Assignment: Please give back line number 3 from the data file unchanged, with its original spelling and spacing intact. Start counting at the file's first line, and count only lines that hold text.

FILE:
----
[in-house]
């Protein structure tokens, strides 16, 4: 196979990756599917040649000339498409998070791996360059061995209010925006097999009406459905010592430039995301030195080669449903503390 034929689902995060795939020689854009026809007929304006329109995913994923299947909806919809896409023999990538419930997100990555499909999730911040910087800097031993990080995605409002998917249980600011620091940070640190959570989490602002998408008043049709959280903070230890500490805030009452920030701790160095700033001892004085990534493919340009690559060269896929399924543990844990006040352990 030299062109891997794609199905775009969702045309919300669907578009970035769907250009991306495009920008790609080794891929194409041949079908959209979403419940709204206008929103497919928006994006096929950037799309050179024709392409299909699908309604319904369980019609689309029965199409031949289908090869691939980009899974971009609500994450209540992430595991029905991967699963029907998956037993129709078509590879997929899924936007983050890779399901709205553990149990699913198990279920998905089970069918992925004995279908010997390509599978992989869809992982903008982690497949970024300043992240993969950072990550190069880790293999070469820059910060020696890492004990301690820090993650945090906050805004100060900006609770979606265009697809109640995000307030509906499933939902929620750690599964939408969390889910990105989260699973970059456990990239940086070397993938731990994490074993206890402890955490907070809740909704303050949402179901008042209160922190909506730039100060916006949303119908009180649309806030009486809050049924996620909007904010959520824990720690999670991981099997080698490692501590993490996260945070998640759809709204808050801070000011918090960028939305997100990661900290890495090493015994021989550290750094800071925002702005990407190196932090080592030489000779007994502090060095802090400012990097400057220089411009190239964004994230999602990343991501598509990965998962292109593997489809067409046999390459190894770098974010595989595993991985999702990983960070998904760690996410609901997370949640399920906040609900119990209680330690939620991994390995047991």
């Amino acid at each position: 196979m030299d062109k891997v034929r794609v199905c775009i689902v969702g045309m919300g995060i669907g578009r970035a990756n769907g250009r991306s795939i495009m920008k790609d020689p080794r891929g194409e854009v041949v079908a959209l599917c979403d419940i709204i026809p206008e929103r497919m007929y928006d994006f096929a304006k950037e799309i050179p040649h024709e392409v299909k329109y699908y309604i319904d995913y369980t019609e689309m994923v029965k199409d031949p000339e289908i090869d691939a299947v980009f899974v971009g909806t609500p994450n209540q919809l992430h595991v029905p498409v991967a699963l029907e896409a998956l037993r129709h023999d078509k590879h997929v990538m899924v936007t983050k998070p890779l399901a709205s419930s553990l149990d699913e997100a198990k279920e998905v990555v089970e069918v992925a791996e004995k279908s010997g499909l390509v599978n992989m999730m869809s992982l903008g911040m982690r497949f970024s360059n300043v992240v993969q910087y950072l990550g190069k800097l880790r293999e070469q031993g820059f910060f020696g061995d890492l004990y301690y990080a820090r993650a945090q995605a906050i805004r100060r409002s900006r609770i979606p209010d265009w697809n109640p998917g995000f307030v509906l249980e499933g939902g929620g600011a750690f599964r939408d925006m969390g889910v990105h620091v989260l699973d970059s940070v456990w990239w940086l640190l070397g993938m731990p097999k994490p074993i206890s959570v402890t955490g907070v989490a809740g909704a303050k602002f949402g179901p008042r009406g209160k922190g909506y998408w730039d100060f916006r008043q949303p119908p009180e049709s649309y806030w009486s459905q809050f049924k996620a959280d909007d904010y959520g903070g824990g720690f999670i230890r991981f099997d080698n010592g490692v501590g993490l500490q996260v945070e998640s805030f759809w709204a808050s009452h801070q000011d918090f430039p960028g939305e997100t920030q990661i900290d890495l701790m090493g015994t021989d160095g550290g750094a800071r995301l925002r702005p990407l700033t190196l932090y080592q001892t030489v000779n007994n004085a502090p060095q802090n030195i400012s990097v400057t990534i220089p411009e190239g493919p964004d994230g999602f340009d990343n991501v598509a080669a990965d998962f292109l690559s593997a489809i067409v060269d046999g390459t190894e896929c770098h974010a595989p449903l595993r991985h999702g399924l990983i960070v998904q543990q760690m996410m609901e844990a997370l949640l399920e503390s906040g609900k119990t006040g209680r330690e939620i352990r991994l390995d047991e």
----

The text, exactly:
């Amino acid at each position: 196979m030299d062109k891997v034929r794609v199905c775009i689902v969702g045309m919300g995060i669907g578009r970035a990756n769907g250009r991306s795939i495009m920008k790609d020689p080794r891929g194409e854009v041949v079908a959209l599917c979403d419940i709204i026809p206008e929103r497919m007929y928006d994006f096929a304006k950037e799309i050179p040649h024709e392409v299909k329109y699908y309604i319904d995913y369980t019609e689309m994923v029965k199409d031949p000339e289908i090869d691939a299947v980009f899974v971009g909806t609500p994450n209540q919809l992430h595991v029905p498409v991967a699963l029907e896409a998956l037993r129709h023999d078509k590879h997929v990538m899924v936007t983050k998070p890779l399901a709205s419930s553990l149990d699913e997100a198990k279920e998905v990555v089970e069918v992925a791996e004995k279908s010997g499909l390509v599978n992989m999730m869809s992982l903008g911040m982690r497949f970024s360059n300043v992240v993969q910087y950072l990550g190069k800097l880790r293999e070469q031993g820059f910060f020696g061995d890492l004990y301690y990080a820090r993650a945090q995605a906050i805004r100060r409002s900006r609770i979606p209010d265009w697809n109640p998917g995000f307030v509906l249980e499933g939902g929620g600011a750690f599964r939408d925006m969390g889910v990105h620091v989260l699973d970059s940070v456990w990239w940086l640190l070397g993938m731990p097999k994490p074993i206890s959570v402890t955490g907070v989490a809740g909704a303050k602002f949402g179901p008042r009406g209160k922190g909506y998408w730039d100060f916006r008043q949303p119908p009180e049709s649309y806030w009486s459905q809050f049924k996620a959280d909007d904010y959520g903070g824990g720690f999670i230890r991981f099997d080698n010592g490692v501590g993490l500490q996260v945070e998640s805030f759809w709204a808050s009452h801070q000011d918090f430039p960028g939305e997100t920030q990661i900290d890495l701790m090493g015994t021989d160095g550290g750094a800071r995301l925002r702005p990407l700033t190196l932090y080592q001892t030489v000779n007994n004085a502090p060095q802090n030195i400012s990097v400057t990534i220089p411009e190239g493919p964004d994230g999602f340009d990343n991501v598509a080669a990965d998962f292109l690559s593997a489809i067409v060269d046999g390459t190894e896929c770098h974010a595989p449903l595993r991985h999702g399924l990983i960070v998904q543990q760690m996410m609901e844990a997370l949640l399920e503390s906040g609900k119990t006040g209680r330690e939620i352990r991994l390995d047991e």